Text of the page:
COGGO chair Mr Chris Wilkins says that 28 projects have so far been funded to a total of $1.4 million. Projects have covered crop breeding, fallow management, summer weed control, insect control, grower group projects and technologies to assist farm productivity including the development of apps and web-based decision tools.
Projects have been initiated by grower groups, universities, the Department of Agriculture and Food, WA, and private companies.
The COGGO Research Fund is financed through a voluntary levy collected from WA grain growers who are members of COGGO. The Grains Industry Association of WA (GIWA) administers the fund.
The closing date for the next round is Friday 24 July 2015.
08 6262 2128,
COGGO Research Fund
The GRDC has published a new pre-emergent herbicide manual, Soil behaviour of pre-emergent herbicides in Australian farming systems – a reference manual for agronomic advisers.
Authored by ICAN consultants Mark Congreve and John Cameron, the manual provides information on how herbicides behave in the soil.
The manual covers the basic science underpinning information on product labels to assist advisers with interpreting how pre-emergent herbicides are likely to perform and to understand why they have performed as they have in specific situations. The manual is specifically intended for grains advisers.The manual reflects the greater reliance being placed on pre-emergent herbicides as herbicide resistance increases to knock-down and in-crop selective herbicides.
0427 209 234,
0427 209 709,
The Soil behaviour of pre-emergent herbicides in Australian farming systems
manual is available online.
Rural Women’s Awards
The Rural Industries Research and Development Corporation (RIRDC) has announced the New South Wales and Tasmanian winners of the 2015 Rural Women’s Awards.
NSW winner, Cindy Cassidy, is chief executive officer of FarmLink Research, a not-for-profit farming systems group at Temora servicing southern growers and agribusiness. Ms Cassidy will explore national and international approaches to agricultural extension to improve the effectiveness of locally delivered programs. The knowledge and tools created through the project will be transferred to other farming systems groups.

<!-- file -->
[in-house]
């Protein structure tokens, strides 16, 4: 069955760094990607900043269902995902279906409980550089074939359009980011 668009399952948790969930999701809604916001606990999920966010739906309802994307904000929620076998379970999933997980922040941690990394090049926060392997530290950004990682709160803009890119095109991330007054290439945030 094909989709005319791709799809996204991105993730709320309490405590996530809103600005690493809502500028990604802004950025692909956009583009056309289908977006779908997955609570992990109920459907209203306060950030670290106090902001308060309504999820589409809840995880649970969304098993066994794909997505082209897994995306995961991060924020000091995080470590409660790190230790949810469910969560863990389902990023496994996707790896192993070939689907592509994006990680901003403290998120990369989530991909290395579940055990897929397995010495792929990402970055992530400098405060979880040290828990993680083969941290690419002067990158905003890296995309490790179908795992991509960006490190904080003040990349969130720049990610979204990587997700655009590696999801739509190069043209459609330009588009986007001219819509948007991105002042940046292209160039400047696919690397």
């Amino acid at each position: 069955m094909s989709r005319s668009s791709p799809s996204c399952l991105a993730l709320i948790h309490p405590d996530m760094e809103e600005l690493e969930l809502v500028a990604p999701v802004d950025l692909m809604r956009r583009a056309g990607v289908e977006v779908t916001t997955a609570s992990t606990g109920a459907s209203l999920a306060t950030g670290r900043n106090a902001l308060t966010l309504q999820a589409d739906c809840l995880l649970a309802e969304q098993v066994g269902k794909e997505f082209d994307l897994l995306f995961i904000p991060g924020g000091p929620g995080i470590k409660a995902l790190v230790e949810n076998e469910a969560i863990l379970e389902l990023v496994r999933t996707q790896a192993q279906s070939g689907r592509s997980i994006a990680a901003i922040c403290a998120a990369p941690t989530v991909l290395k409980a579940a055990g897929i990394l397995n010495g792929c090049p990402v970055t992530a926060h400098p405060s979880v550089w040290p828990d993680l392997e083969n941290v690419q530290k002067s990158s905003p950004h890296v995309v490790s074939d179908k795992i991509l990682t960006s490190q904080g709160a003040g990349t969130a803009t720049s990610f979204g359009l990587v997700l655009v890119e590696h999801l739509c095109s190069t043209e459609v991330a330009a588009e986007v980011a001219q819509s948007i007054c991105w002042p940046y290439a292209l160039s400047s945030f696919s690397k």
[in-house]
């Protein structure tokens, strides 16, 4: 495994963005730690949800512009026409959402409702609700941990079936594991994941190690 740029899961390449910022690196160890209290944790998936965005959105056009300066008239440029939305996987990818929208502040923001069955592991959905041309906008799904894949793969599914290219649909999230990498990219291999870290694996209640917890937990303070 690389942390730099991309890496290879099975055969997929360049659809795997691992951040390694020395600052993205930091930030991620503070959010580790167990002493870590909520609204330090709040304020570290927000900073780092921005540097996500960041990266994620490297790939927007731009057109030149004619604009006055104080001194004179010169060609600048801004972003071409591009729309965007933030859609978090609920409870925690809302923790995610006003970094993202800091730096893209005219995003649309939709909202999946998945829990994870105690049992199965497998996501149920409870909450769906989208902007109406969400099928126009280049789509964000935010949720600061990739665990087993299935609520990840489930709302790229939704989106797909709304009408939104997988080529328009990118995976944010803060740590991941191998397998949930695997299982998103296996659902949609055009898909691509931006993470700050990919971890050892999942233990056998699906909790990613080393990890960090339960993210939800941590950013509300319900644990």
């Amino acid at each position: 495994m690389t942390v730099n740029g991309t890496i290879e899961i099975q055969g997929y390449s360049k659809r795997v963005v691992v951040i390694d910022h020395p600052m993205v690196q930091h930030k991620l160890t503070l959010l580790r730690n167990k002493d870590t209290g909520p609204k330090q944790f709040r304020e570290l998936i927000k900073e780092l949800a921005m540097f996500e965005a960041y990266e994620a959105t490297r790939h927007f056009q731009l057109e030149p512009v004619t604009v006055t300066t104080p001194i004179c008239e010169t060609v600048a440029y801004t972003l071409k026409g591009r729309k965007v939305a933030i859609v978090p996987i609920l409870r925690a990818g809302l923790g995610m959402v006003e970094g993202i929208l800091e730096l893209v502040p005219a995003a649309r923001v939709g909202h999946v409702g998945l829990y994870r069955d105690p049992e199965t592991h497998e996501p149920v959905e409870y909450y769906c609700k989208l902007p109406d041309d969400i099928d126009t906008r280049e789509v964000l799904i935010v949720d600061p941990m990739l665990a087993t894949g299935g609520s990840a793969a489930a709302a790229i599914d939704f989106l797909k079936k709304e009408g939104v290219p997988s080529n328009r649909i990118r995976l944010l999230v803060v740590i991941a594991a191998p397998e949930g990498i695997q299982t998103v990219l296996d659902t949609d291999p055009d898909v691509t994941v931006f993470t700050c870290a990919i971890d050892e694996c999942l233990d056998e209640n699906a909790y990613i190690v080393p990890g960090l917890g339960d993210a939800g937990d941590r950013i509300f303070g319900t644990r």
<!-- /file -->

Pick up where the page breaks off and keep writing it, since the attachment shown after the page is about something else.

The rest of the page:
Winner of the Tasmanian award is Carol Bracken who grows hazelnuts near Glengarry for her family business, Tamar Valley Hazelnuts. Ms Bracken will study hazelnut production in Oregon in the US, a heartland for hazelnuts and one of the world’s most competitive markets. She also plans to run workshops for women to develop skills in project management, scheduling, budgeting and risk management.
The national award winner will be announced in Canberra on 9 September.
Rural Women's Award
WANTFA carbon appointment
The Western Australian No-Tillage Farmers Association (WANTFA) has appointed crop trials specialist Jo Wheeler to its Carbon Farming Extension and Outreach Project. Ms Wheeler also works for Wheatbelt Natural Resource Management Incorporated as a project manager on sustainable agricultural projects.
The WANTFA project focuses on the science behind carbon sequestration and soil emissions management, and the synergies between higher soil carbon content, reduced nitrous oxide emissions and farm productivity. Ms Wheeler will be running workshops at specific carbon farming events and field days.
08 9670 3121,
Order of Australia award
Grains storage specialist Bill Murray was honoured with an Order of Australia award [Member (AM) in the General Division of the Order of Australia] in this year’s Queen’s Birthday list. Mr Murray was recognised for his service to primary industries, particularly through the development of grain storage, export and quality-assurance programs. He has been the industry liaison consultant for the National Residue Survey since 1993 and longstanding chair of the National Working Party on Grain Protection.
Order of Australia award
Automation looms as the next technology jump
Warming climate complicates management of frost risk
GRDC Project Code
National, Overseas, South, West, North